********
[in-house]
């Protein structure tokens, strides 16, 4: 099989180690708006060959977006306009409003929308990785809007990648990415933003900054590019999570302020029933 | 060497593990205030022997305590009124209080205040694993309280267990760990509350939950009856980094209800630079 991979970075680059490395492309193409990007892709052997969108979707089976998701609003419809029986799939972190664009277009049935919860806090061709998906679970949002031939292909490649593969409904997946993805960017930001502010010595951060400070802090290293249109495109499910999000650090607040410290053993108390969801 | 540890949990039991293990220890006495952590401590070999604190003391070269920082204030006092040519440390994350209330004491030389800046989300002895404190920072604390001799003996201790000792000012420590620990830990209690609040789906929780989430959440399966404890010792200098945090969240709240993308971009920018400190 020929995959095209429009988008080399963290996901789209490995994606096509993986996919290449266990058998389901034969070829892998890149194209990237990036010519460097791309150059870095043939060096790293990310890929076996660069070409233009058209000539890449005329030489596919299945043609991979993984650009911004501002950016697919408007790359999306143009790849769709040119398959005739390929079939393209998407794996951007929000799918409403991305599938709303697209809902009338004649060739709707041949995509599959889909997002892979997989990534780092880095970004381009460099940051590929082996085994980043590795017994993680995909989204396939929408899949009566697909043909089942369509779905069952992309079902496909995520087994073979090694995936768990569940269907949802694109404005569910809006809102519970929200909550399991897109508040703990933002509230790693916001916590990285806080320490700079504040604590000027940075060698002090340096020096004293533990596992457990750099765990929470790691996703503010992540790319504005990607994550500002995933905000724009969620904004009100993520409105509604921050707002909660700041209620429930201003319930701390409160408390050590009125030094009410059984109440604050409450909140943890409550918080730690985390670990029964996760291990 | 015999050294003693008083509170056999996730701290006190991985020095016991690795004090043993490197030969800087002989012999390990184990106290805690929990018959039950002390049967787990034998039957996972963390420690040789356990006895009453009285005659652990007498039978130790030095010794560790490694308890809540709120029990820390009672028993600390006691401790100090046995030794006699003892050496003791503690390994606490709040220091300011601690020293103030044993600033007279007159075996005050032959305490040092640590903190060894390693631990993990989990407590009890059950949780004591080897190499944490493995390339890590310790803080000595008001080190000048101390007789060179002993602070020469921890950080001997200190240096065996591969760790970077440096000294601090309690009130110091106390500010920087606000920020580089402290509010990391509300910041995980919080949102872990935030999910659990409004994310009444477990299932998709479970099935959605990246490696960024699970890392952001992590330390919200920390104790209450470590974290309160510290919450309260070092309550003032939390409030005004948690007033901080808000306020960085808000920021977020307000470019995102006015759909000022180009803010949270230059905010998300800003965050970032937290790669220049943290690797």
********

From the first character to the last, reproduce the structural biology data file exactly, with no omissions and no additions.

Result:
[in-house]
């Protein structure tokens, strides 16, 4: 099989180690708006060959977006306009409003929308990785809007990648990415933003900054590019999570302020029933 | 060497593990205030022997305590009124209080205040694993309280267990760990509350939950009856980094209800630079 991979970075680059490395492309193409990007892709052997969108979707089976998701609003419809029986799939972190664009277009049935919860806090061709998906679970949002031939292909490649593969409904997946993805960017930001502010010595951060400070802090290293249109495109499910999000650090607040410290053993108390969801 | 540890949990039991293990220890006495952590401590070999604190003391070269920082204030006092040519440390994350209330004491030389800046989300002895404190920072604390001799003996201790000792000012420590620990830990209690609040789906929780989430959440399966404890010792200098945090969240709240993308971009920018400190 020929995959095209429009988008080399963290996901789209490995994606096509993986996919290449266990058998389901034969070829892998890149194209990237990036010519460097791309150059870095043939060096790293990310890929076996660069070409233009058209000539890449005329030489596919299945043609991979993984650009911004501002950016697919408007790359999306143009790849769709040119398959005739390929079939393209998407794996951007929000799918409403991305599938709303697209809902009338004649060739709707041949995509599959889909997002892979997989990534780092880095970004381009460099940051590929082996085994980043590795017994993680995909989204396939929408899949009566697909043909089942369509779905069952992309079902496909995520087994073979090694995936768990569940269907949802694109404005569910809006809102519970929200909550399991897109508040703990933002509230790693916001916590990285806080320490700079504040604590000027940075060698002090340096020096004293533990596992457990750099765990929470790691996703503010992540790319504005990607994550500002995933905000724009969620904004009100993520409105509604921050707002909660700041209620429930201003319930701390409160408390050590009125030094009410059984109440604050409450909140943890409550918080730690985390670990029964996760291990 | 015999050294003693008083509170056999996730701290006190991985020095016991690795004090043993490197030969800087002989012999390990184990106290805690929990018959039950002390049967787990034998039957996972963390420690040789356990006895009453009285005659652990007498039978130790030095010794560790490694308890809540709120029990820390009672028993600390006691401790100090046995030794006699003892050496003791503690390994606490709040220091300011601690020293103030044993600033007279007159075996005050032959305490040092640590903190060894390693631990993990989990407590009890059950949780004591080897190499944490493995390339890590310790803080000595008001080190000048101390007789060179002993602070020469921890950080001997200190240096065996591969760790970077440096000294601090309690009130110091106390500010920087606000920020580089402290509010990391509300910041995980919080949102872990935030999910659990409004994310009444477990299932998709479970099935959605990246490696960024699970890392952001992590330390919200920390104790209450470590974290309160510290919450309260070092309550003032939390409030005004948690007033901080808000306020960085808000920021977020307000470019995102006015759909000022180009803010949270230059905010998300800003965050970032937290790669220049943290690797």